Ethiopia received the bids for nationwide telecom service licenses from two giant telecom operators: MTN Group Ltd. and a consortium of Safaricom (Kenya), Vodafone Group (UK), Vodacom Group (South Africa), CDC Group (UK), and Sumitomo Corporation (Japan), said Brook Taye, an adviser in the Finance Ministry.

This announcement is the latest update regarding the country’s effort to liberalize its economy.

“We always wanted quality providers and this is what we have received,” Taye commented. “These are two African giants – the Safaricom-led consortium and MTN – either one or two of the operators will get a license in Ethiopia.”

He added that Ethiopia will, as a first step, review the technical offer and then open the financial bids. Moreover, according to Taye, it should not take more than a week for the winners of the licenses to be announced.

MTN, for its part, said that its participation is aligned with their strategy, Ambition 2025, focusing on capturing growth from digital acceleration across the continent. It has been made in partnership with Silk Road Fund from China. Other partners will be disclosed depending on bid outcome.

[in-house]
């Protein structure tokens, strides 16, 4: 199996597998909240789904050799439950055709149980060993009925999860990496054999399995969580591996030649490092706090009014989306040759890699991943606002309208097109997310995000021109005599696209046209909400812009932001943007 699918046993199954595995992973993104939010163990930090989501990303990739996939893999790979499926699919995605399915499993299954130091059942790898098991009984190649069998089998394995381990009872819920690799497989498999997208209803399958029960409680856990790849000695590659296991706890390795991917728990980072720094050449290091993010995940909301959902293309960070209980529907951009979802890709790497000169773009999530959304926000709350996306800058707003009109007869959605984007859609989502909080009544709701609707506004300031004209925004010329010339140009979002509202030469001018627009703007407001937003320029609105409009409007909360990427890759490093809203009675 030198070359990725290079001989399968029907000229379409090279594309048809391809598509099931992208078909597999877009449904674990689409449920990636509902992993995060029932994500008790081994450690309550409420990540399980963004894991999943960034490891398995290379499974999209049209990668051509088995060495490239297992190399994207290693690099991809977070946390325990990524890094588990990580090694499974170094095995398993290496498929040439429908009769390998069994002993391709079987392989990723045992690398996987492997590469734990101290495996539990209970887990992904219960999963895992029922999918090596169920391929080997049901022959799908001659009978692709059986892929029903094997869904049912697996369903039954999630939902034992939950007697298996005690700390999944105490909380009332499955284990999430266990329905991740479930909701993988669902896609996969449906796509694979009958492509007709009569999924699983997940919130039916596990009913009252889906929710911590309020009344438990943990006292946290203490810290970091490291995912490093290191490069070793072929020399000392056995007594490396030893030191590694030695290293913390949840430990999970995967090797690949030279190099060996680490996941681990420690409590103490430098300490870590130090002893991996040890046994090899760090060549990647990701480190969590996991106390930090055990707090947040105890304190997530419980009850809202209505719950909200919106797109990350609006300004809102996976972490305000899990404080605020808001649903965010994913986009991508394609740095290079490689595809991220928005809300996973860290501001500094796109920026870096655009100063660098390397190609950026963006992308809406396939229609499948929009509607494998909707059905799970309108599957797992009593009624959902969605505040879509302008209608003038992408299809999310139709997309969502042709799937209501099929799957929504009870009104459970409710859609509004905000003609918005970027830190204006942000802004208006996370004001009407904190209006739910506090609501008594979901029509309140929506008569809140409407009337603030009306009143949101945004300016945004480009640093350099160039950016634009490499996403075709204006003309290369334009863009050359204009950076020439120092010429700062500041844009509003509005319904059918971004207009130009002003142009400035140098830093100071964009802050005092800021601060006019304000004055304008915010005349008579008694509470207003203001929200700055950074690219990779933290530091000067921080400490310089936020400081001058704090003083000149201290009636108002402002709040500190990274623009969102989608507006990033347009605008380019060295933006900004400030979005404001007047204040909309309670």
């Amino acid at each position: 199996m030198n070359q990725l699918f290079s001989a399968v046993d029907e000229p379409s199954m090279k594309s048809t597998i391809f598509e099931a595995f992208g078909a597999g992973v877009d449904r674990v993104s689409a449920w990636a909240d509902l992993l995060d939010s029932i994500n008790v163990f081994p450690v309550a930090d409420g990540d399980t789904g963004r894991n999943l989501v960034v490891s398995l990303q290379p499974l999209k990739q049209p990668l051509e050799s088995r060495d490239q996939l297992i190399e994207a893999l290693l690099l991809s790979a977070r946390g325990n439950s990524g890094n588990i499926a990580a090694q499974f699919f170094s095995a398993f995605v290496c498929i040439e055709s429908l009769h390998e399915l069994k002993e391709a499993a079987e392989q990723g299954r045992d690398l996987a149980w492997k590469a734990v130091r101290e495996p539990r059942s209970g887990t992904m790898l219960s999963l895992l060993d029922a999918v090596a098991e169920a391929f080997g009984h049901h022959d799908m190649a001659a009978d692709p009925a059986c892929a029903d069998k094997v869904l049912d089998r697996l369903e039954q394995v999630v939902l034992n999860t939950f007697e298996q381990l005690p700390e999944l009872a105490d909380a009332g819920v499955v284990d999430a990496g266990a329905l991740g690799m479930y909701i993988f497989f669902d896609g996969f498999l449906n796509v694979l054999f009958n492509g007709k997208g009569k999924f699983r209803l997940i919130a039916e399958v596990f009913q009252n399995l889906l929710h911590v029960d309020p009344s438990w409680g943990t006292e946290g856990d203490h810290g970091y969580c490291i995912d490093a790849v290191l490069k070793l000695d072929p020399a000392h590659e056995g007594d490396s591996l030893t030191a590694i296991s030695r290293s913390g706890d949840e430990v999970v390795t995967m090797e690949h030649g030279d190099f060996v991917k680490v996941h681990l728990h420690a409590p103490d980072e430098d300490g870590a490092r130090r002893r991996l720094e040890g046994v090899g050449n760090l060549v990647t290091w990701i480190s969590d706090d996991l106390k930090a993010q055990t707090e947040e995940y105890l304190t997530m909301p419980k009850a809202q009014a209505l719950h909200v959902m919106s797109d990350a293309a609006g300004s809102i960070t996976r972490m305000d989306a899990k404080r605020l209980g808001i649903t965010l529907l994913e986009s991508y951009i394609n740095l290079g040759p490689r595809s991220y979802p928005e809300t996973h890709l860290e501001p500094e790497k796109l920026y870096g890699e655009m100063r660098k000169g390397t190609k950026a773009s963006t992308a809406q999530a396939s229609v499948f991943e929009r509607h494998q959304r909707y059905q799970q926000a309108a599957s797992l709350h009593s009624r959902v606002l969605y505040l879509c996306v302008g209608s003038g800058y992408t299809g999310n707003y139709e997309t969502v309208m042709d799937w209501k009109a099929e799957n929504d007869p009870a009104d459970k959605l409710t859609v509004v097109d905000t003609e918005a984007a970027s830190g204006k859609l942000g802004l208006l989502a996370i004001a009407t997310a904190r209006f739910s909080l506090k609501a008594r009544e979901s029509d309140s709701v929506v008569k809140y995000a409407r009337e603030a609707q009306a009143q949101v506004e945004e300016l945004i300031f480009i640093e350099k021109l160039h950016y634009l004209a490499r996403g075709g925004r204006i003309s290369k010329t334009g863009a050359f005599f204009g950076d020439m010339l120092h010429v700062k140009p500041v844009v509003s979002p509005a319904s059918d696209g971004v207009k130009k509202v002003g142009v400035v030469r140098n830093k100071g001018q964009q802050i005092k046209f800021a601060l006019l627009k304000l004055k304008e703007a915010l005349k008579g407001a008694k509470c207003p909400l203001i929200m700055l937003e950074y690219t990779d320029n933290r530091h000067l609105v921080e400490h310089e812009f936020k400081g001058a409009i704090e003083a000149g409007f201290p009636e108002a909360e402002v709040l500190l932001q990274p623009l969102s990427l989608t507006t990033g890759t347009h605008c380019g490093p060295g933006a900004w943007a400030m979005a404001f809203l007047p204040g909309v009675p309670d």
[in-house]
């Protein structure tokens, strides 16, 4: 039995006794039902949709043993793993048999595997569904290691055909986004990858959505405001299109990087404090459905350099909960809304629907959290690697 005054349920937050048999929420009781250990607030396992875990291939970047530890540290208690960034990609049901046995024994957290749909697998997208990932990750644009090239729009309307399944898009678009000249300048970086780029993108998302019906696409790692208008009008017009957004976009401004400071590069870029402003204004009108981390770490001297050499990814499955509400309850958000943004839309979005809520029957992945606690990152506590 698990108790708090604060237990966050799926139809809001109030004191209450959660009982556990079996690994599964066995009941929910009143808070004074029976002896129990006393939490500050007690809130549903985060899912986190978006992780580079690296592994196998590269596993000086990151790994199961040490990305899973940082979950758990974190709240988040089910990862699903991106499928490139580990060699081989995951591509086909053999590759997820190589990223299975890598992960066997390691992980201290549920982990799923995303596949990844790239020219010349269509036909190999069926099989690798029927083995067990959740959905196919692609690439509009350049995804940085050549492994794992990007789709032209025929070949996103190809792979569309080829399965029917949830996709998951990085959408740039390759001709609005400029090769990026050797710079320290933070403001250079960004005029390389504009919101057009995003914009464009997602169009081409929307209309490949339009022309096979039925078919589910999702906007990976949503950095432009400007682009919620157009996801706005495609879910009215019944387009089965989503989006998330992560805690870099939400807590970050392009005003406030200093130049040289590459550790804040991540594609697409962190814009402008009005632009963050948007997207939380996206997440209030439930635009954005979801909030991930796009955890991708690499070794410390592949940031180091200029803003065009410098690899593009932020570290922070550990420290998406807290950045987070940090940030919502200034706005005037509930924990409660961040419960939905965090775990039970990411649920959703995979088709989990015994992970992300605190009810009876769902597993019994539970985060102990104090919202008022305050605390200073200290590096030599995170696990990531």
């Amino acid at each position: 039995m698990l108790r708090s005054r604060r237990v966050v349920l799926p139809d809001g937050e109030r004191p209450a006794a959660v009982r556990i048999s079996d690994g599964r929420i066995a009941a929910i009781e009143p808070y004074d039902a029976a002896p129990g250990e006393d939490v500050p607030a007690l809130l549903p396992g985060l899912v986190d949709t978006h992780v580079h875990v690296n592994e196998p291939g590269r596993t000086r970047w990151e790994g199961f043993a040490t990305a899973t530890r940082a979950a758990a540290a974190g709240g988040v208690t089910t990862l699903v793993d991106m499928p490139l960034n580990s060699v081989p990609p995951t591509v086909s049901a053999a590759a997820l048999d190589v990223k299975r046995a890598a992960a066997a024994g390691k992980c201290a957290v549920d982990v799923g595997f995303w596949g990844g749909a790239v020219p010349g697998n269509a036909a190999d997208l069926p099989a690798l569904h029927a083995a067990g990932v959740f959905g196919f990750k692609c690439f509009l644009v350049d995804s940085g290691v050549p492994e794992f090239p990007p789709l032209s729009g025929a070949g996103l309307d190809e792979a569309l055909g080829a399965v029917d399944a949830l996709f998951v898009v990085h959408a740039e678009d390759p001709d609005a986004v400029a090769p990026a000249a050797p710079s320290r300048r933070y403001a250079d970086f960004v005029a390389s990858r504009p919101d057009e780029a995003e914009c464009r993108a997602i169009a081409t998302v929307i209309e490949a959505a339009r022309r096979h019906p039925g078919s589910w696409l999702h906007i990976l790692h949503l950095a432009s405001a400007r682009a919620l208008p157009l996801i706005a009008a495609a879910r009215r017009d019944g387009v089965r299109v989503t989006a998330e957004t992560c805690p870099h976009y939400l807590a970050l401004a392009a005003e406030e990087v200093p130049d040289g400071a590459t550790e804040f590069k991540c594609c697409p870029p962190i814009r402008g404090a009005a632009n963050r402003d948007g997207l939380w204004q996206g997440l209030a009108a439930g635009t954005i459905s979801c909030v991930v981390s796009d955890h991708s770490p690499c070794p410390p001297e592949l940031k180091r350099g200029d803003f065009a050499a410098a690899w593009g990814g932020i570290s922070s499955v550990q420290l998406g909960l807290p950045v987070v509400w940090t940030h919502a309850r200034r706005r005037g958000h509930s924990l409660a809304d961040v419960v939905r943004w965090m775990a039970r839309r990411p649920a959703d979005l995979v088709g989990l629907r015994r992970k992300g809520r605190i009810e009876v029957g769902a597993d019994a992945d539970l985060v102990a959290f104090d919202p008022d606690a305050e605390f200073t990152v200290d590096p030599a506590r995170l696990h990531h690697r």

“Ethiopia provides the largest telecommunication and digital services growth opportunity in Africa over the medium term and fits into our pan-Africa focus and platform strategy. We are being guided by our capital allocation framework in our assessment of this opportunity,” commented MTN Group President and CEO Ralph Mupita, in confirming the MTN and Silk Road Fund equity partnership bid.

The government is looking to award two full-service telecommunication licenses as part of its plan to attract more foreign investment to its economy.

The members of the consortium may invest through special purpose investment vehicles, according to the statement.

“It seems like companies like Orange and Etisalat are more interested in buying a stake in Ethio Telecoms,” said Taye.

The bid winners will secure full operating licenses, but they will not be allowed to operate mobile phone-based financial services, as they are required to set up their own network infrastructure, such as cellphone towers, government officials mentioned previously last year.

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